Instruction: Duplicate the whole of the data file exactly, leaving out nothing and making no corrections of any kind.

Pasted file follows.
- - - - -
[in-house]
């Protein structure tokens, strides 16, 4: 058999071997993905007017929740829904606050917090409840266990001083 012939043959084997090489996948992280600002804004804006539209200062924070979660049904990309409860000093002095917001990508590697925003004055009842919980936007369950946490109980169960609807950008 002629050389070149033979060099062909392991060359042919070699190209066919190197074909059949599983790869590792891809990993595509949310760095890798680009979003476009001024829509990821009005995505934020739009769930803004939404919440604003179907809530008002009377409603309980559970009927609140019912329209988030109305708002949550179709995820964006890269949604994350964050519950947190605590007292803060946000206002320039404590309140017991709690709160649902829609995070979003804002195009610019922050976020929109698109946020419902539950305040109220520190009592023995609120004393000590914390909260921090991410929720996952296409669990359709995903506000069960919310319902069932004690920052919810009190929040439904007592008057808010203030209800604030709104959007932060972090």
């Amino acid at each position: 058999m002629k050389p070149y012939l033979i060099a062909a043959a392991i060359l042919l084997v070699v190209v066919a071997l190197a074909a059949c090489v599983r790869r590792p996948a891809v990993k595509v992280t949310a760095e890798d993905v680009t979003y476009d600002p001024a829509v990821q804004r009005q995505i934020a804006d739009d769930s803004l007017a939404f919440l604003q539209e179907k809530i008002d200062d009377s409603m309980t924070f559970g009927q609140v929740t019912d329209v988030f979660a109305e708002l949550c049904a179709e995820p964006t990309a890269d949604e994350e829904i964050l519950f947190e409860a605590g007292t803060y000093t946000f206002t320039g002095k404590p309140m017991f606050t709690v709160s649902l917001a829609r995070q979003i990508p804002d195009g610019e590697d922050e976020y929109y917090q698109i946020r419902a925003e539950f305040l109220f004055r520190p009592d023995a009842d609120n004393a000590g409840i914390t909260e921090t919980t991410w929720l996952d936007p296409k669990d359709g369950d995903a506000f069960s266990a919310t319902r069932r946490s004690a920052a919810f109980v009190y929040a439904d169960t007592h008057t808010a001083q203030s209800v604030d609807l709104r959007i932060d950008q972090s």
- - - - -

[in-house]
């Protein structure tokens, strides 16, 4: 058999071997993905007017929740829904606050917090409840266990001083 012939043959084997090489996948992280600002804004804006539209200062924070979660049904990309409860000093002095917001990508590697925003004055009842919980936007369950946490109980169960609807950008 002629050389070149033979060099062909392991060359042919070699190209066919190197074909059949599983790869590792891809990993595509949310760095890798680009979003476009001024829509990821009005995505934020739009769930803004939404919440604003179907809530008002009377409603309980559970009927609140019912329209988030109305708002949550179709995820964006890269949604994350964050519950947190605590007292803060946000206002320039404590309140017991709690709160649902829609995070979003804002195009610019922050976020929109698109946020419902539950305040109220520190009592023995609120004393000590914390909260921090991410929720996952296409669990359709995903506000069960919310319902069932004690920052919810009190929040439904007592008057808010203030209800604030709104959007932060972090």
């Amino acid at each position: 058999m002629k050389p070149y012939l033979i060099a062909a043959a392991i060359l042919l084997v070699v190209v066919a071997l190197a074909a059949c090489v599983r790869r590792p996948a891809v990993k595509v992280t949310a760095e890798d993905v680009t979003y476009d600002p001024a829509v990821q804004r009005q995505i934020a804006d739009d769930s803004l007017a939404f919440l604003q539209e179907k809530i008002d200062d009377s409603m309980t924070f559970g009927q609140v929740t019912d329209v988030f979660a109305e708002l949550c049904a179709e995820p964006t990309a890269d949604e994350e829904i964050l519950f947190e409860a605590g007292t803060y000093t946000f206002t320039g002095k404590p309140m017991f606050t709690v709160s649902l917001a829609r995070q979003i990508p804002d195009g610019e590697d922050e976020y929109y917090q698109i946020r419902a925003e539950f305040l109220f004055r520190p009592d023995a009842d609120n004393a000590g409840i914390t909260e921090t919980t991410w929720l996952d936007p296409k669990d359709g369950d995903a506000f069960s266990a919310t319902r069932r946490s004690a920052a919810f109980v009190y929040a439904d169960t007592h008057t808010a001083q203030s209800v604030d609807l709104r959007i932060d950008q972090s």